Molecules are the building blocks of everyday life. Many materials are composed of them, a little like a LEGO model consists of a multitude of different bricks. But while individual LEGO bricks can be simply shifted or removed, this is not so easy in the nanoworld. Atoms and molecules behave in a completely different way to macroscopic objects and each brick requires its own "instruction manual". Scientists from Jülich and Berlin have now developed an artificial intelligence system that autonomously learns how to grip and move individual molecules using a scanning tunnelling microscope. The method, which has been published in Science Advances, is not only relevant for research but also for novel production technologies such as molecular 3D printing.
Rapid prototyping, the fast and cost-effective production of prototypes or models - better known as 3D printing - has long since established itself as an important tool for industry. "If this concept could be transferred to the nanoscale to allow individual molecules to be specifically put together or separated again just like LEGO bricks, the possibilities would be almost endless, given that there are around 1060 conceivable types of molecule," explains Dr. Christian Wagner, head of the ERC working group on molecular manipulation at Forschungszentrum Jülich.
There is one problem, however. Although the scanning tunnelling microscope is a useful tool for shifting individual molecules back and forth, a special custom "recipe" is always required in order to guide the tip of the microscope to arrange molecules spatially in a targeted manner. This recipe can neither be calculated, nor deduced by intuition - the mechanics on the nanoscale are simply too variable and complex. After all, the tip of the microscope is ultimately not a flexible gripper, but rather a rigid cone. The molecules merely adhere lightly to the microscope tip and can only be put in the right place through sophisticated movement patterns.
"To date, such targeted movement of molecules has only been possible by hand, through trial and error. But with the help of a self-learning, autonomous software control system, we have now succeeded for the first time in finding a solution for this diversity and variability on the nanoscale, and in automating this process," says a delighted Prof. Dr. Stefan Tautz, head of Jülich's Quantum Nanoscience institute.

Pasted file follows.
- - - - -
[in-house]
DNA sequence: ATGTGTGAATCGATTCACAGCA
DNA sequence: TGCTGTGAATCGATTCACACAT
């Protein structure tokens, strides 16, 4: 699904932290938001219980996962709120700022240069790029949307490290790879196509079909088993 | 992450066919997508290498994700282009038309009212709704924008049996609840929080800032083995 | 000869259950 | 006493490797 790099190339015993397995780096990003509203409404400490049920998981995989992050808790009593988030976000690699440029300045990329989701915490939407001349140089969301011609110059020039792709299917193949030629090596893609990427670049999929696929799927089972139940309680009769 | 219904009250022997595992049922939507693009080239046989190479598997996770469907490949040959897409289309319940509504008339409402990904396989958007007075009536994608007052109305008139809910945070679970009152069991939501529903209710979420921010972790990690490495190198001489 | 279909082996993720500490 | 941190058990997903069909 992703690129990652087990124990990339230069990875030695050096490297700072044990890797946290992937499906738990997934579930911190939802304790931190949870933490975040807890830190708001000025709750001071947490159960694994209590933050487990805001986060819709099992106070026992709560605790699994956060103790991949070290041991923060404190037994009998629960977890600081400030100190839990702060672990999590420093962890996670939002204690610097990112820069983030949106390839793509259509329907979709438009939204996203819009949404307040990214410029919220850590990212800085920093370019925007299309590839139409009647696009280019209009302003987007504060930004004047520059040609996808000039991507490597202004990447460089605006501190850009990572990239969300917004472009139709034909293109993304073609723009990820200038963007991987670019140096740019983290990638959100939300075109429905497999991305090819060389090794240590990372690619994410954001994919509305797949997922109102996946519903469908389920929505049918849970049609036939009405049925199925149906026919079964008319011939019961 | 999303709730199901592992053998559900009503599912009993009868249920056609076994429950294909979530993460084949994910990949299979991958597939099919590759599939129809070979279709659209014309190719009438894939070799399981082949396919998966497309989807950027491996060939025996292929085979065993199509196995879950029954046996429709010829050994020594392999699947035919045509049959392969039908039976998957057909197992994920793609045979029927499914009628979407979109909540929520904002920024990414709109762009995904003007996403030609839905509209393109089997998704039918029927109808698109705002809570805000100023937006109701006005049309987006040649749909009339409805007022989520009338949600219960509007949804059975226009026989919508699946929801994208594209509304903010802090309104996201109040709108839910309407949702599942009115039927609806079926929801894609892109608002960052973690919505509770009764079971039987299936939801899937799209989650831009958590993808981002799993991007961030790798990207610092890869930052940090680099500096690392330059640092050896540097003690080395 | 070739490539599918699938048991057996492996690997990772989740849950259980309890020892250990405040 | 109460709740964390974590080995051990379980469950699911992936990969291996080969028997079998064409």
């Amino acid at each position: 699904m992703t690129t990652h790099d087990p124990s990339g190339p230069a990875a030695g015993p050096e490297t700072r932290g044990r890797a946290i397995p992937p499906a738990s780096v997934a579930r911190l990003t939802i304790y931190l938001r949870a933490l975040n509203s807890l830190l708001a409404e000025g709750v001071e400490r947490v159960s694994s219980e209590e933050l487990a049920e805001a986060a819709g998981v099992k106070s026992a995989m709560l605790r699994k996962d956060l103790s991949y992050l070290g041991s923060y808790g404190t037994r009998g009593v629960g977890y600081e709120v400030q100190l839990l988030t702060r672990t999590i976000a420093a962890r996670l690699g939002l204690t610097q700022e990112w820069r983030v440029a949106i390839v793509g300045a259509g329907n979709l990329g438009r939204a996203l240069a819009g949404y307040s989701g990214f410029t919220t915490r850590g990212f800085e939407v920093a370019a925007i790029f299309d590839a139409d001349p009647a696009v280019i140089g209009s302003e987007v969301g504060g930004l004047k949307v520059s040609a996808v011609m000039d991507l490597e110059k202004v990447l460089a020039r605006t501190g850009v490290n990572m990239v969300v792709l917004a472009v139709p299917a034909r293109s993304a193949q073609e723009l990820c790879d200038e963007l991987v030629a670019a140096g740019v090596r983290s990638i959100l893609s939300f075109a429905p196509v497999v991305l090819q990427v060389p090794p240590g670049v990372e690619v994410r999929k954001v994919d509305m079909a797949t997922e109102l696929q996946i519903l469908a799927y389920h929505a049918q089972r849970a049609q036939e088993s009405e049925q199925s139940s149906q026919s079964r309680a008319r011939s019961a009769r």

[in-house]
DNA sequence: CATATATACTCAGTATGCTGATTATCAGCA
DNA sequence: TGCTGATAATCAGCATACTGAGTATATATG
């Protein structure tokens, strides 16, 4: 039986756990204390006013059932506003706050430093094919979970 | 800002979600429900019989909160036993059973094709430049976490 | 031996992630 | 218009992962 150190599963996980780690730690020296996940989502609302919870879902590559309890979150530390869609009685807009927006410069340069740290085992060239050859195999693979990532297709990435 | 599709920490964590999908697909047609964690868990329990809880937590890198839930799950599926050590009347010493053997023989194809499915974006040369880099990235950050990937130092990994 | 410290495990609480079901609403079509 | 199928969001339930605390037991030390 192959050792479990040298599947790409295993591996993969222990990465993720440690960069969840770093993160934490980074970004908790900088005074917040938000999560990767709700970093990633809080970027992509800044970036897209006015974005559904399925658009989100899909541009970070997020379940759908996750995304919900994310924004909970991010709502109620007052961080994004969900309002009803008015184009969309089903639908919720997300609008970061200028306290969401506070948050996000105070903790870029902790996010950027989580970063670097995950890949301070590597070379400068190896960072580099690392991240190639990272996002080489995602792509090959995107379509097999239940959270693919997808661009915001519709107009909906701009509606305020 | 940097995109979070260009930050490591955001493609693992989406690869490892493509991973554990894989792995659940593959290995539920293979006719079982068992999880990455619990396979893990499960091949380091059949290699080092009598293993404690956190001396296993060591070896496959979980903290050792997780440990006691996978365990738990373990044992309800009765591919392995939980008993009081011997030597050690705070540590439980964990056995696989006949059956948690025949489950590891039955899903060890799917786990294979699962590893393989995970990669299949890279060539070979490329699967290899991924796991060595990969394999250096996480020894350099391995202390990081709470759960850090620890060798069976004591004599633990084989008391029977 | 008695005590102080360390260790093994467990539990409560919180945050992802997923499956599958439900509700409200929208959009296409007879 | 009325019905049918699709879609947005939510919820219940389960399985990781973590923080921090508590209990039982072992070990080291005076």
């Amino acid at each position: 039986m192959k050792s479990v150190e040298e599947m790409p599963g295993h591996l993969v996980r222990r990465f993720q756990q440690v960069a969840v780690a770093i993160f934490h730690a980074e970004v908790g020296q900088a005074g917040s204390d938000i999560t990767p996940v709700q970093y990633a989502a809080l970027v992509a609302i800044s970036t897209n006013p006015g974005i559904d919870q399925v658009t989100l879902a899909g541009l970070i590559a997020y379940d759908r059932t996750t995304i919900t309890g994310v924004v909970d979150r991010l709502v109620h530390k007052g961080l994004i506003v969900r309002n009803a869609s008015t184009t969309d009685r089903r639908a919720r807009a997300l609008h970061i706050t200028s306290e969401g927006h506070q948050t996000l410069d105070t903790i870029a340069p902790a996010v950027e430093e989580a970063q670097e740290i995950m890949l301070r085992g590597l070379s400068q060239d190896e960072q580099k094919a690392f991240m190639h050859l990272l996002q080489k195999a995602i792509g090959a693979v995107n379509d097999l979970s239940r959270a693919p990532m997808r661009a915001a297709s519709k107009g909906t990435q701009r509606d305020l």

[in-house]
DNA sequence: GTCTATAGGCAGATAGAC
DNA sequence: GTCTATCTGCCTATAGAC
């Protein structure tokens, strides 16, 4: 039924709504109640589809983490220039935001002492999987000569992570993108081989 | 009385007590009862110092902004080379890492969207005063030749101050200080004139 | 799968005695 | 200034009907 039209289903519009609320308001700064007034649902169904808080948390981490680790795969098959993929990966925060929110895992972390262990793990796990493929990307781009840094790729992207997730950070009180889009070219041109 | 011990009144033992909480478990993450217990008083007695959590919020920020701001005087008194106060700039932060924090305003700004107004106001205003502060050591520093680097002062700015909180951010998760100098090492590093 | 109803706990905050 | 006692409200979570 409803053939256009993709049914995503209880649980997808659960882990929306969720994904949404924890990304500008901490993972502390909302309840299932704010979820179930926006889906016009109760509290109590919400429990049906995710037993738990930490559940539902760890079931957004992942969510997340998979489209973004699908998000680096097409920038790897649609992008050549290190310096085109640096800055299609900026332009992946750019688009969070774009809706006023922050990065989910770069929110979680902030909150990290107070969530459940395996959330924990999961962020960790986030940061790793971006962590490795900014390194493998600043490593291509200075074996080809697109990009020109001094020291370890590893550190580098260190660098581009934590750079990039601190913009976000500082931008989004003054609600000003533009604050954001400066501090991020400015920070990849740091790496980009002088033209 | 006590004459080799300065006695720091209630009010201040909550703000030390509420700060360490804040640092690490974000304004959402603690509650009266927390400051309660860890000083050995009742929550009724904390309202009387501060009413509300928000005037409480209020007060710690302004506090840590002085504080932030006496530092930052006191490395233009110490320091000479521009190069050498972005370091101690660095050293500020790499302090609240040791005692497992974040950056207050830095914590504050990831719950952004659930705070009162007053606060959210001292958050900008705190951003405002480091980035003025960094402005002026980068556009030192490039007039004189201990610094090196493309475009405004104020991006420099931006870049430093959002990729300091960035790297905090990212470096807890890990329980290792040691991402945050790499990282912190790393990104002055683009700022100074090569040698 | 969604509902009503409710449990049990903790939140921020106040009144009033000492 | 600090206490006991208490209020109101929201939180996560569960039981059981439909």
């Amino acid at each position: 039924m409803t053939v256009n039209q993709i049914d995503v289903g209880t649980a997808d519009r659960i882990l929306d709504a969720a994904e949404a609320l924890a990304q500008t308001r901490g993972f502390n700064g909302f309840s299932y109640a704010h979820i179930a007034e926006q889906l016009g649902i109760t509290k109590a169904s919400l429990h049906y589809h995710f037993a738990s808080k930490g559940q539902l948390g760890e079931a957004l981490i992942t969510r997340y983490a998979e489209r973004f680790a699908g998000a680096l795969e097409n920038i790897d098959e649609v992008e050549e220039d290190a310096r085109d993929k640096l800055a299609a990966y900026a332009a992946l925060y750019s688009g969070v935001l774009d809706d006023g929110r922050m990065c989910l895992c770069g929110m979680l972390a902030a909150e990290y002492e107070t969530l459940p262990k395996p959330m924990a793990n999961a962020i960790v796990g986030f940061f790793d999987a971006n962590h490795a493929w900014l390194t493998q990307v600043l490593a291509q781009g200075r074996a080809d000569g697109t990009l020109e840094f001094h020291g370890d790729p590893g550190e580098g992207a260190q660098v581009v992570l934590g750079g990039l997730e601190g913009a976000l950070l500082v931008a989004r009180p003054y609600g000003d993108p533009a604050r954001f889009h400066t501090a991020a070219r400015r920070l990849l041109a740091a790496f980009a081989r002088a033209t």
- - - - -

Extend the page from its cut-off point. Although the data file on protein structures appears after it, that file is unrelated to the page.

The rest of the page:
The key to this development lies in so-called reinforcement learning, a special variant of machine learning. "We do not prescribe a solution pathway for the software agent, but rather reward success and penalize failure," explains Prof. Dr. Klaus-Robert Müller, head of the Machine Learning department at TU Berlin. The algorithm repeatedly tries to solve the task at hand and learns from its experiences. The general public first became aware of reinforcement learning a few years ago through AlphaGo Zero. This artificial intelligence system autonomously developed strategies for winning the highly complex game of Go without studying human players - and after just a few days, it was able to beat professional Go players.
"In our case, the agent was given the task of removing individual molecules from a layer in which they are held by a complex network of chemical bonds. To be precise, these were perylene molecules, such as those used in dyes and organic light-emitting diodes," explains Dr. Christian Wagner. The special challenge here is that the force required to move them must never exceed the strength of the bond with which the tip of the scanning tunnelling microscope attracts the molecule, since this bond would otherwise break. "The microscope tip therefore has to execute a special movement pattern, which we previously had to discover by hand, quite literally," Wagner adds. While the software agent initially performs completely random movement actions that break the bond between the tip of the microscope and the molecule, over time it develops rules as to which movement is the most promising for success in which situation and therefore gets better with each cycle.
However, the use of reinforcement learning in the nanoscopic range brings with it additional challenges. The metal atoms that make up the tip of the scanning tunnelling microscope can end up shifting slightly, which alters the bond strength to the molecule each time. "Every new attempt makes the risk of a change and thus the breakage of the bond between tip and molecule greater. The software agent is therefore forced to learn particularly quickly, since its experiences can become obsolete at any time," Prof. Dr. Stefan Tautz explains. "It's a little as if the road network, traffic laws, bodywork, and rules for operating the vehicle are constantly changing while driving autonomously." The researchers have overcome this challenge by making the software learn a simple model of the environment in which the manipulation takes place in parallel with the initial cycles. The agent then simultaneously trains both in reality and in its own model, which has the effect of significantly accelerating the learning process.
"This is the first time ever that we have succeeded in bringing together artificial intelligence and nanotechnology," emphasizes Klaus-Robert Müller. "Up until now, this has only been a 'proof of principle'," Tautz adds. "However, we are confident that our work will pave the way for the robot-assisted automated construction of functional supramolecular structures, such as molecular transistors, memory cells, or qubits - with a speed, precision, and reliability far in excess of what is currently possible."